SRINAGAR, INDIA // Kashmir is hoping to revive its sagging tourist trade by targeting travellers from the Gulf, Central Asia and the Far East. Sixty years after the fabled Silk Road was closed to trade after the violent partition of the Indian subcontinent, the government of Kashmir is trying to re-create it, but in the air. "Yes, our effort is, hopefully, going to give a big boost to foreign traffic to one of the most spectacular locations in the world from these short-haul [flight] markets," said Naeem Akhtar, the outgoing secretary of tourism. "The arrivals from the Gulf will make a fundamental change in the tourism scenario in Kashmir."
Tourism officials hope the region's climate, Islamic cultural attractions and spectacular scenery will appeal to travellers, both Arab and western, who are living in the Gulf. The move follows the modernisation of Srinagar airport, the only civilian airport in the Vale of Kashmir nestling in the lap of the snow-capped Himalayas. Air India Express started weekly direct flights from Dubai to Srinagar yesterday and other Gulf cities are expected to be included at a later date. Sonia Gandhi, chairperson of India's ruling alliance, said when inaugurating the airport: "Peace is returning to Kashmir and with Srinagar finding a place on the international aviation map the region's economy is destined to thrive."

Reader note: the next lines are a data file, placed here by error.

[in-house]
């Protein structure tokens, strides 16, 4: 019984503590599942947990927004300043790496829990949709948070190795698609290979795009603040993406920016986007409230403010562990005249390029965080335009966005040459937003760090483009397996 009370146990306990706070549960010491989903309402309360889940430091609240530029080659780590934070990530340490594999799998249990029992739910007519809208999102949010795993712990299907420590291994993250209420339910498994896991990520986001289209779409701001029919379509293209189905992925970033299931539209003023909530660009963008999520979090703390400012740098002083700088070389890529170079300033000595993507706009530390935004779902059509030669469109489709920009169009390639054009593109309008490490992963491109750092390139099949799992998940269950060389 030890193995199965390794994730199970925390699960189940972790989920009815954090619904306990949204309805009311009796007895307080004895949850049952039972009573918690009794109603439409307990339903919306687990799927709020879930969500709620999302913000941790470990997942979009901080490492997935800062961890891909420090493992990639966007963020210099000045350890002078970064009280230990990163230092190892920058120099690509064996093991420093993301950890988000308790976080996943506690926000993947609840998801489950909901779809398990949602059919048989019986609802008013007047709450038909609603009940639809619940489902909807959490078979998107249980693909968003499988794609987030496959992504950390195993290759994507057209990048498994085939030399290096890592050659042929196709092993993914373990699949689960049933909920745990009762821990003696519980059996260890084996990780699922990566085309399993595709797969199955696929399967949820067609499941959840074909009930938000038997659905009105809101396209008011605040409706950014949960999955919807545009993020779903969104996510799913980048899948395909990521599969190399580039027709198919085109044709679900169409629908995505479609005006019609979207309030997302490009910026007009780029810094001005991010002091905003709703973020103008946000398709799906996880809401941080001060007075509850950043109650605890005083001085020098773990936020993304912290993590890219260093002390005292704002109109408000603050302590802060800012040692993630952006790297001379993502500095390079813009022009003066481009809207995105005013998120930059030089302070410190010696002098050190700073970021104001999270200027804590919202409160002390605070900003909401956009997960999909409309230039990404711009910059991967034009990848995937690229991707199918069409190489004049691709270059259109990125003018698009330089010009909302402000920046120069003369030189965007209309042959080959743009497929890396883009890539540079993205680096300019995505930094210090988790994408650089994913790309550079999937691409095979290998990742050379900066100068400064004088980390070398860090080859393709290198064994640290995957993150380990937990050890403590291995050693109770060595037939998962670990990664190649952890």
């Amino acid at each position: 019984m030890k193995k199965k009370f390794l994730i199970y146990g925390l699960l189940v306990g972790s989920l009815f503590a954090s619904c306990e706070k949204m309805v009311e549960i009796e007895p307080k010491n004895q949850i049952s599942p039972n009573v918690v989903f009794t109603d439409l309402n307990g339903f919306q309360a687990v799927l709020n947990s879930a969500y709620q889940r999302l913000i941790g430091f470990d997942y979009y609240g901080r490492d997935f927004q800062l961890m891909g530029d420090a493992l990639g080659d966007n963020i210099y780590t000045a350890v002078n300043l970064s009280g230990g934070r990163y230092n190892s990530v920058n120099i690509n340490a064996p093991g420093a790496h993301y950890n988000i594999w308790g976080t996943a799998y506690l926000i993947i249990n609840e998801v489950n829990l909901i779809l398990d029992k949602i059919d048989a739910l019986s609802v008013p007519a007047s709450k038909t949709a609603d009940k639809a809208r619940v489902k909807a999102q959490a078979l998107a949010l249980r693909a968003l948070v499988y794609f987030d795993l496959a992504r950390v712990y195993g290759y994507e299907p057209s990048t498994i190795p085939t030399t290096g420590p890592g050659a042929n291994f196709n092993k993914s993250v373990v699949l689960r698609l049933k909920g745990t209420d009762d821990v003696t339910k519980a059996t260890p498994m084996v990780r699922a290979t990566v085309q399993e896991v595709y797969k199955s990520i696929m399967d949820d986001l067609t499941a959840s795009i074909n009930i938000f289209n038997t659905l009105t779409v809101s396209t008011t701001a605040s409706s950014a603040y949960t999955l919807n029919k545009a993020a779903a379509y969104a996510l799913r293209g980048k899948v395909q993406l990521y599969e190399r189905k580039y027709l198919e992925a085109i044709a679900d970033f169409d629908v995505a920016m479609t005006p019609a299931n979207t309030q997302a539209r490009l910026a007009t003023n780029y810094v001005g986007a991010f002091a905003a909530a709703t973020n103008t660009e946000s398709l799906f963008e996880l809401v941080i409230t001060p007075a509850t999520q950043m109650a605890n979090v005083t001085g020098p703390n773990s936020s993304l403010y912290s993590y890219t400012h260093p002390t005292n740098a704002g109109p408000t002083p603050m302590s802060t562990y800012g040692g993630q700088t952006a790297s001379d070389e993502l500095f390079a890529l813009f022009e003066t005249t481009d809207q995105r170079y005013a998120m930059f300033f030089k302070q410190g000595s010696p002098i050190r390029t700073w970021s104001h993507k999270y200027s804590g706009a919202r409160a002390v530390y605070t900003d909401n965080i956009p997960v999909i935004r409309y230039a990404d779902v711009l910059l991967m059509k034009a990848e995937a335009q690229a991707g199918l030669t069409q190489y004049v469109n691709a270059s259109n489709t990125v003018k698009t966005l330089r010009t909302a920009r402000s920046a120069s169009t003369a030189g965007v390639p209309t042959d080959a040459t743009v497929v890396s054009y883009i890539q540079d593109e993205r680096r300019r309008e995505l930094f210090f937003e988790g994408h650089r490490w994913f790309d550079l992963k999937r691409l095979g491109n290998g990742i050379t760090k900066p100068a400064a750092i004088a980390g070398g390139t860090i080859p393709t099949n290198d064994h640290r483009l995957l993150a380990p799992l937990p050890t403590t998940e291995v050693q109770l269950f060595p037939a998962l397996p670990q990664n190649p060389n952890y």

Tourism officials said the decision to operate flights to and from the Gulf was taken in view of the region being "our thrust area for attracting tourists". Kashmir is just a four-hour flight from Dubai and authorities believe its cultural attractions as well as accessibility - in contrast to Europe and the US where Arab and Muslim travellers are finding it increasingly difficult to secure visas - will be a big attraction. They also said the quiet season in the valley coincides with the July-August holiday season in the Gulf. Air India Express, which offers flights to 10 major international destinations, including Dubai and Abu Dhabi, within four hours from nine Indian cities, is also considering a Dubai-Jeddah connection in the future. Only chartered flights operate to and from Srinagar airport during the Haj season. Indian government officials have said they hope Asian tourists will replace westerners who have rejected Kashmir as a destination for fear of being caught in the region's long-simmering insurgency. Nawang Rigzin Jora, the minister for tourism and culture, said with the start of the first flight from Srinagar to Dubai a gateway would be opened to many more destinations. "Jeddah, Muscat, Kuwait, Doha and Bahrain are all almost equidistant from Kashmir," he said. He also said the flights would be able to carry cargo from Kashmir, including handicrafts such as carpets and scarves, fruit, vegetables, flowers and possibly fish. Kashmir tourism officials hope that after the flights to the Gulf have started, other areas such as South East Asia and Central Asia, with which Kashmir has traditional trade links, could be explored. While it may not be easy to revive the old land-based caravan route, the opening of an "Aerial Silk Route" could be possible. "If we are able to connect Srinagar with some of the Central Asian capitals through direct flights, Kashmir will get a tremendous boost both in tourism and trade," said Muhammad Ashraf, the former director general of tourism. "It would also help us to revive the broken cultural links and will greatly help in removing the alienation which Kashmiris feel with outsiders especially from the southern part of the subcontinent." Following the bloody break-up of the subcontinent after independence from Britain in 1947, Kashmir has been a flashpoint for violence. Despite the tensions, it remained a popular tourist destination, with more than 800,000 visiting in 1988. The arrivals were expected to touch an all-time high of one million the following season. But with the Kashmiri separatist campaign exploding into violence towards the end of 1989, tourism, once the second major source of income for locals, was reduced to the trickle of a mere thousand. Ironically, most of those listed as tourists in the records of the tourism department were in fact journalists from across India and abroad who came to Kashmir to cover the uprising. With the drop in travellers, many of those employed in the tourist trade shifted to other jobs. But those who could not find any alternative source of living were left jobless for years and many were forced to sell their houseboats and guesthouses. Several buildings, mainly around Dal Lake in Srinagar, were requisitioned as temporary barracks by the security forces - brought in large numbers to combat the militancy - and their owners were paid nominal rents. But now the government and the tour operators are trying to lure foreign tourists back. Included in their plans are international roadshows promoting the region. The Srinagar-based Kashmir Chamber of Commerce and Industry (KCCI), along with India's federal ministry of commerce, is hosting a month-long trade festival in London. "The festival is part of the multi- pronged strategy to market Kashmir," said Mubeen Shah, president of the KCCI. Other similar festivals have been held in Dubai, Melbourne, Moscow and Singapore. Mr Shah said tourism benefits all sectors of society. "In spite of Kashmir passing through worst times of its history during the past two decades, a traditional [handicraft] infrastructure which is very much vibrant and intact for the last six centuries plays a vital role in its economy," he said. firstname.lastname@example.org